Does Jose Reyes Have a Place On The Mets Next Season?

Does Jose Reyes Have a Place On The Mets Next Season?


Does Jose Reyes Have a Place On The Mets Next Season?


The New York Mets have traded away most of their veterans on expiring contracts, but a few are still on the roster. Asdrubal Cabrera is still here because the Mets have to make a decision on his 2018 option, but the other notable name still in Flushing is infielder Jose Reyes. Reyes got off to a slow start this season, hitting .215 in the first half, essentially ending his every day playing time as he got benched for younger options. As injuries and trades set in Reyes got another chance to play and has taken advantage of it with a strong second half.

NEW YORK, NY – SEPTEMBER 08: Jose Reyes #7 of the New York Mets celebrates with his teammates after defeating the Cincinnati Reds at Citi Field on September 8, 2017 in the Flushing neighborhood of the Queens borough of New York City. (Photo by Jim McIsaac/Getty Images)

Since the All Star Break, Reyes has hit .288 with nine doubles, four home runs, 18 RBI’s and nine stolen bases. Reyes has played pretty much every day since returning from the disabled list in late August and has showed that there is something left in the tank. The Mets have a lot of job openings next season, and it could make some sense to retain the 34 year old Reyes as a bench player. Reyes has hinted that he wants to end his career in Queens, and he could likely be retained on a minimal salary to give the Mets a veteran option off the bench. There is also significant value in having Reyes around as a mentor to shortstop Amed Rosario, who is the Mets’ shortstop of the future.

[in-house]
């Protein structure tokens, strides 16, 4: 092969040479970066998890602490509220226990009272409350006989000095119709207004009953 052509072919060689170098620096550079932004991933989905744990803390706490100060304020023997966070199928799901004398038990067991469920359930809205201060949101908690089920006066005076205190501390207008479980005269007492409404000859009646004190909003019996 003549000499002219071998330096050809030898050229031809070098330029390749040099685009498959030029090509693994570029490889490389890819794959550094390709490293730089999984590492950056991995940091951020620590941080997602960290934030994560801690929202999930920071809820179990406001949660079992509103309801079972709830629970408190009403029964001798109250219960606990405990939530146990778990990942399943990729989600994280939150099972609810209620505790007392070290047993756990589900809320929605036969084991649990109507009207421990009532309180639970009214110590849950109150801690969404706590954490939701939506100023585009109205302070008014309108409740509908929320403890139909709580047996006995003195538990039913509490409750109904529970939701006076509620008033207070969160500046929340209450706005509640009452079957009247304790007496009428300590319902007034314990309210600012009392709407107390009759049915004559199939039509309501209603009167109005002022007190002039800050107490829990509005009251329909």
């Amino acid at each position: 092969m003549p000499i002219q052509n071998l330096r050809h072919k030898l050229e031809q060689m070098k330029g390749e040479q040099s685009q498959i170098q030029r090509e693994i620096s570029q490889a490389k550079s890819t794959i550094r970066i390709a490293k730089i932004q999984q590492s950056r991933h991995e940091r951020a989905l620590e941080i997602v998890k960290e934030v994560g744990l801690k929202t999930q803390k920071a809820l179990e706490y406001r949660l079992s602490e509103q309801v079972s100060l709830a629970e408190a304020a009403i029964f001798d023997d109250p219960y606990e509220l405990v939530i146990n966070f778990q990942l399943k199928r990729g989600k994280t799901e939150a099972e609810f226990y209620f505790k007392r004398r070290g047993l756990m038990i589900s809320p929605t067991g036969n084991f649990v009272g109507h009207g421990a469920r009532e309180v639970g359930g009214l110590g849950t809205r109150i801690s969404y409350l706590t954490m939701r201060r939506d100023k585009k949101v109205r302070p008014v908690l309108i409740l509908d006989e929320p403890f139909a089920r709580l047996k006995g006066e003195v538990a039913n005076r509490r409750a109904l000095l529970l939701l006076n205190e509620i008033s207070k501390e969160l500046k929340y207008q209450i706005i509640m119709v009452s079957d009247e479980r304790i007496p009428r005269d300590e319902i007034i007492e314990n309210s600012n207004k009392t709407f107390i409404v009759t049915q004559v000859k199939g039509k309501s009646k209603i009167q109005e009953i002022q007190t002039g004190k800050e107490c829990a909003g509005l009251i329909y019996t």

Rosario has played well since being promoted to the major leagues, but he is still going to experience a ton of pressure due to the high expectations being placed on him. Reyes is the perfect mentor for Rosario since he has dealt with similar expectations when he was a 19 year old top prospect in 2003. Rosario has already formed a strong bond with Reyes, and the comfort level of having Reyes around as a sounding board could help Rosario live up to expectations quickly.

There shouldn’t be a big financial cost to retain Reyes, who has played the past two seasons with the Mets on the veteran’s minimum after the Colorado Rockies bought out the remainder of his original contract. Reyes could probably be had for at most two million dollars for 2018, a solid investment in a bench player who has leadership qualities. The Mets figure to have a lot of youth and inexperience in the infield next spring so Reyes’ presence as a mentor could be extremely valuable.

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